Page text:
Monument marks gristmill site, road

President Howard W. Hunter lauded the resourcefulness and foresight of Brigham Young and the pioneers when he dedicated a new monument Oct. 31 in Salt Lake City, honoring two of their accomplishments.

"It is an example to us today, where living is so easy in many respects, when we think about those who have made sacrifices, who have gone before and laid a foundation that we could build on for the future," said President Hunter of the Council of the Twelve.Sponsored by the Pioneer Heritage Chapter of the Sons of Utah Pioneers, the monument commemorates the Brigham Young Industrial Center and the Golden Pass Toll Road.

The Industrial Center was built on a 200-acre tract of farm land north of Parley's Creek and east of 2000 East in Salt Lake City between the years of 1849 and 1852, according to John J. Nielsen, monument committee chairman.

It was the largest gristmill in the Utah Territory, he said. It began operation in 1852 and was shut down in 1857 due to the entrance of the U.S. army under command of Gen. Albert Sydney Johnston to put down a supposed "Mormon rebellion."

Started up again in 1857, the milling equipment was removed in 1863, and the plant was changed over to a cotton mill and then a woolen mill until it was destroyed by fire.

The toll road, according to a Deseret News article on June 29, 1850, was an entrance into the Salt Lake Valley, an alternative to the Emigration Canyon route taken by the pioneers when they first entered the valley in 1847.

Explored and built by Parley P. Pratt, it was used as a means for securing fuel and timber for himself and other settlers. To defray the cost of building the road, he established a toll. The cost was 75 cents for a two-horse outfit, 10 cents for each additional pack or saddle animal and 1 cent per head for sheep and loose stock.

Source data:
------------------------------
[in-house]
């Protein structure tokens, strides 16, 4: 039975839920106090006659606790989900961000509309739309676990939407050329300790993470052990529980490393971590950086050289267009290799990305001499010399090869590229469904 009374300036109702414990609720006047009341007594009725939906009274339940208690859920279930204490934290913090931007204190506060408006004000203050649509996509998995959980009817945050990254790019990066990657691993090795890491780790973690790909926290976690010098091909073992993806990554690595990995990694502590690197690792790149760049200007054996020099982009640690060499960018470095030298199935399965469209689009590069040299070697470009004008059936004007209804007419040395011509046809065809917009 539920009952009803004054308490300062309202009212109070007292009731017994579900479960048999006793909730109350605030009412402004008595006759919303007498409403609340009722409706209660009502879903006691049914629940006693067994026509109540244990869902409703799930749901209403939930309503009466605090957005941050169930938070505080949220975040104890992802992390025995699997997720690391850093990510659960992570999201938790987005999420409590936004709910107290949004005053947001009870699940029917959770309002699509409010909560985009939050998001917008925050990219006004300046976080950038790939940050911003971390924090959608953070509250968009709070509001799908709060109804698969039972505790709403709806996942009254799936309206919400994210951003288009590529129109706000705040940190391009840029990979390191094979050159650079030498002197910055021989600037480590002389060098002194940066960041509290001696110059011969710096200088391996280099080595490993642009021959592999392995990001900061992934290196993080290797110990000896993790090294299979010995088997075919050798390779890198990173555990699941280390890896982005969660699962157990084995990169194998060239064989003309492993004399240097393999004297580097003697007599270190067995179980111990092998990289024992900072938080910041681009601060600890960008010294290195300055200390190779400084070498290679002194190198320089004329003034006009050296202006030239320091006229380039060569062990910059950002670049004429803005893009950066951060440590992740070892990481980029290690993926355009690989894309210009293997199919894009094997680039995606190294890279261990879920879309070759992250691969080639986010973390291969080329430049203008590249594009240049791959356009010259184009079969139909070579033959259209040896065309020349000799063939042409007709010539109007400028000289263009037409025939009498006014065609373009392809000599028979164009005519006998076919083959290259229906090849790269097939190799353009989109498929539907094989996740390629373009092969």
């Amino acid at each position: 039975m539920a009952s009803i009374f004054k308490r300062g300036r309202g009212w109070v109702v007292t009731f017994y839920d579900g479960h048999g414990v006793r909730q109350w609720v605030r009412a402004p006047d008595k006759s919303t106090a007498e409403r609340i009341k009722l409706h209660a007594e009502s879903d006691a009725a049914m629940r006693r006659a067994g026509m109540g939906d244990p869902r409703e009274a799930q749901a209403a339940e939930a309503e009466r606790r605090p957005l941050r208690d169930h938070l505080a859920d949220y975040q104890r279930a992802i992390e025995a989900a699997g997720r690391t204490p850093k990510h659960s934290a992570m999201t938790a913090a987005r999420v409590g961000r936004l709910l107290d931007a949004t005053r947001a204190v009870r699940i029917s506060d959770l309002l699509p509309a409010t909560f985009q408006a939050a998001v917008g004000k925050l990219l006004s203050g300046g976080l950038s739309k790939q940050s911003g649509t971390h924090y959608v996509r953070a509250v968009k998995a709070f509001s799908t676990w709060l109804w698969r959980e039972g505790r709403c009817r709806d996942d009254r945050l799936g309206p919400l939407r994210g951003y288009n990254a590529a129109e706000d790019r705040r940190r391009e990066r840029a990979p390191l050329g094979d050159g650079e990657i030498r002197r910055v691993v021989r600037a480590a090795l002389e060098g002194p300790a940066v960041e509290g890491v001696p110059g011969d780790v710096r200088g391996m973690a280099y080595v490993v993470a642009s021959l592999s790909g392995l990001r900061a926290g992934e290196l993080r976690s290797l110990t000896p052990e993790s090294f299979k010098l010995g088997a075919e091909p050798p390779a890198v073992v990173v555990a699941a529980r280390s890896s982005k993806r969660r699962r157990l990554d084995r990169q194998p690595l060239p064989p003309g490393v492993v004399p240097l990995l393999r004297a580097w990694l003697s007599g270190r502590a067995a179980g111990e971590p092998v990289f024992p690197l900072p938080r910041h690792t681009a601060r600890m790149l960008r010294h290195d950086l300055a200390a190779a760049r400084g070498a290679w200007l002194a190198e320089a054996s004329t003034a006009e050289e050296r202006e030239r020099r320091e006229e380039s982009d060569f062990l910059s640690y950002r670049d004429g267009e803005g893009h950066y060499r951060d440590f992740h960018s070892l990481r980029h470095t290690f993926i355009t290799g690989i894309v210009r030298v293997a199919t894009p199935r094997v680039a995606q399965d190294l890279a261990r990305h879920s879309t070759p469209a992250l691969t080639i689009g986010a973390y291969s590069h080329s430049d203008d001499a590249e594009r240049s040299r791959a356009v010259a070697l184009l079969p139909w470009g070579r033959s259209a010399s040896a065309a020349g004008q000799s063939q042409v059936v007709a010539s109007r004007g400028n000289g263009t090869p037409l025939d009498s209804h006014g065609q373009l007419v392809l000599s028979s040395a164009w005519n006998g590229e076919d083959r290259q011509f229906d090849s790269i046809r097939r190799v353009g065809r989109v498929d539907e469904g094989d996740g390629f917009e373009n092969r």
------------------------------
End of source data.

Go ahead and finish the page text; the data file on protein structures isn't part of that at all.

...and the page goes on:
Between 1850 and 1869, thousands of pioneer immigrants, California-bound gold seekers, Pony Express riders, overland stage coaches and soldiers traveled over the dirt road. Today, U.S. Interstate 80, a major freeway, covers Elder Pratt's road through what is now known as Parley's Canyon.

The monument that President Hunter dedicated is located at the corner of 2000 East and Stratford Avenue (2585 South) in Salt Lake City on the site of the gristmill and near the mouth of Parley's Canyon. It is in a park that is being developed.

"President [Ezra TaftT Benson has been interested in the heritage that the pioneers have left us, and he talks about it frequently," President Hunter told the assembly in the Crystal Heights Ward meetinghouse that gathered there due to inclement weather.

"I wish he could have been here today. He would enjoy this association and would enjoy having you here. I have an appointment with him at 9 a.m. on Tuesday, and I will report to him those of you who have gathered here and your purpose for gathering, and he will enjoy and appreciate that because it is something that is close to his heart."

President Hunter expressed appreciation for "the toil, labor and integrity of these hard-working people who gave of themselves."

"Those of us who are gathered here today have that appreciation in our hearts when we think of the things that have been given to us which have increased our joy and happiness, and for that which has been left by them for us."

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